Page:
KLR lowering kit input?
Finally! Time is making itself available to come back to the blog. I taught a class this weekend. Awesome group. There's some great stories I want to share later.
I've spent today doing a little bike shopping with Katie and then helping the kid work on his P.O.S. little creature.
I sat on an '08 KLR today. The thing is as tall as I've heard. Being 5'8 1/2" tall, I don't have the longest inseam. My legs have always been long enough to reach the ground so I haven't found it to be a problem. The complication is that they don't reach the ground as well from the seat of the dual sport. Since my legs aren't likely to grow anytime soon, a lowering kit might be in order if I were to purchase the bike.
The lowering kit offered is a wishbone type suspension lowering system. I'm told the bike can be lowered from 1 to 3 inches. Some folks raise the fork legs in the triple clamp but I'm not wild about that option. Does anyone have any input on how well the lowering kit works? Not just in actually lowering the bike but in handling, as well? I've seen these wishbone linkages create unfavorable angles in the suspension.
Any comments or experiences would be appreciated.
Here's the update on the Chinese bike.
At 29 miles most of the teeth sheared off the end of the starter shaft. The kickstart lever spun the teeth of the inside of it's mounting clamp. Somewhere in that time frame the needle came off of the tach spindle. The owners of the shop are making noises like they are going to cover everything under warranty. I've since discovered that NST has discontinued this model. Parts may not be available anymore.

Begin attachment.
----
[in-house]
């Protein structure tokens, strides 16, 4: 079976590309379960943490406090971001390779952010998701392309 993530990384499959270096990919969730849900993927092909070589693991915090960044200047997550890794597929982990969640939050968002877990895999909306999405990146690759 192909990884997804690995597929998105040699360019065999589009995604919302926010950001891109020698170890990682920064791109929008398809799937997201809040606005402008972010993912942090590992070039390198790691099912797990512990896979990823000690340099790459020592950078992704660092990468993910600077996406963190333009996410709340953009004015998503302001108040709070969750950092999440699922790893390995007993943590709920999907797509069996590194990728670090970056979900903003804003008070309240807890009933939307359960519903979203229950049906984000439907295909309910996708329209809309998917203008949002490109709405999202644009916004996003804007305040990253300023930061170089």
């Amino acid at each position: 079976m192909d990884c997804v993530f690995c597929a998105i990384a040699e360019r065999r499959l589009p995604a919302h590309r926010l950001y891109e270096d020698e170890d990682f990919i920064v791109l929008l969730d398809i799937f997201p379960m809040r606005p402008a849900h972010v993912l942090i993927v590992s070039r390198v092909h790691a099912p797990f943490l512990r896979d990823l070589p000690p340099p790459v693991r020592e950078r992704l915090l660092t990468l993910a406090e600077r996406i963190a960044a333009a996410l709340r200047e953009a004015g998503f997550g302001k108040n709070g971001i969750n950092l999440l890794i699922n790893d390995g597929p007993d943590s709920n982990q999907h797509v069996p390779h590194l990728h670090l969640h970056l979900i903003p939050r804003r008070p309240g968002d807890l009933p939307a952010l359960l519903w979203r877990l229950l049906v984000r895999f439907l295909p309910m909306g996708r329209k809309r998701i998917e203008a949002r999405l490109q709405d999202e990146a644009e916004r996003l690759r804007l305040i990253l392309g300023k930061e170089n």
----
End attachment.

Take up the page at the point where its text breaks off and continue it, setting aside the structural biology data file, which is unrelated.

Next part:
We found a starter on a similar model and it works until you put the cover over the end of the shaft and the gears. The misalignment is just enough to put a bind on the shaft. We're "modifying" some things to get by, but it's time to have a serious talk with the shop owners. I think they mean well but don't have much experience in this business.
I'm very careful to not use my position as a trainer in unethical ways. I never stand in front of a class, for instance, and endorse a particular brand or dealer. I'm there to help people develop or improve riding skills. I remain neutral on other issues, at least, "officially". So I would not go out of my way to speak ill of this shop. If it came up in conversation unrelated to a class, however, that's a different story.
We're going to have a little chat about this situation. I'm looking for the right words to tactfully get across the point that it's not wise for anyone in the motorcycle business to alienate an instructor who sees almost a thousand students a year. Was that a long sentence, or what?
Doing the "right thing" will go a long ways towards helping us as well as themselves.
Keep you posted. Got some fun and interesting things on the list for the next few posts. All I need to do is steal time away from my two jobs and what little personal life I have to write them!
Miles and smiles,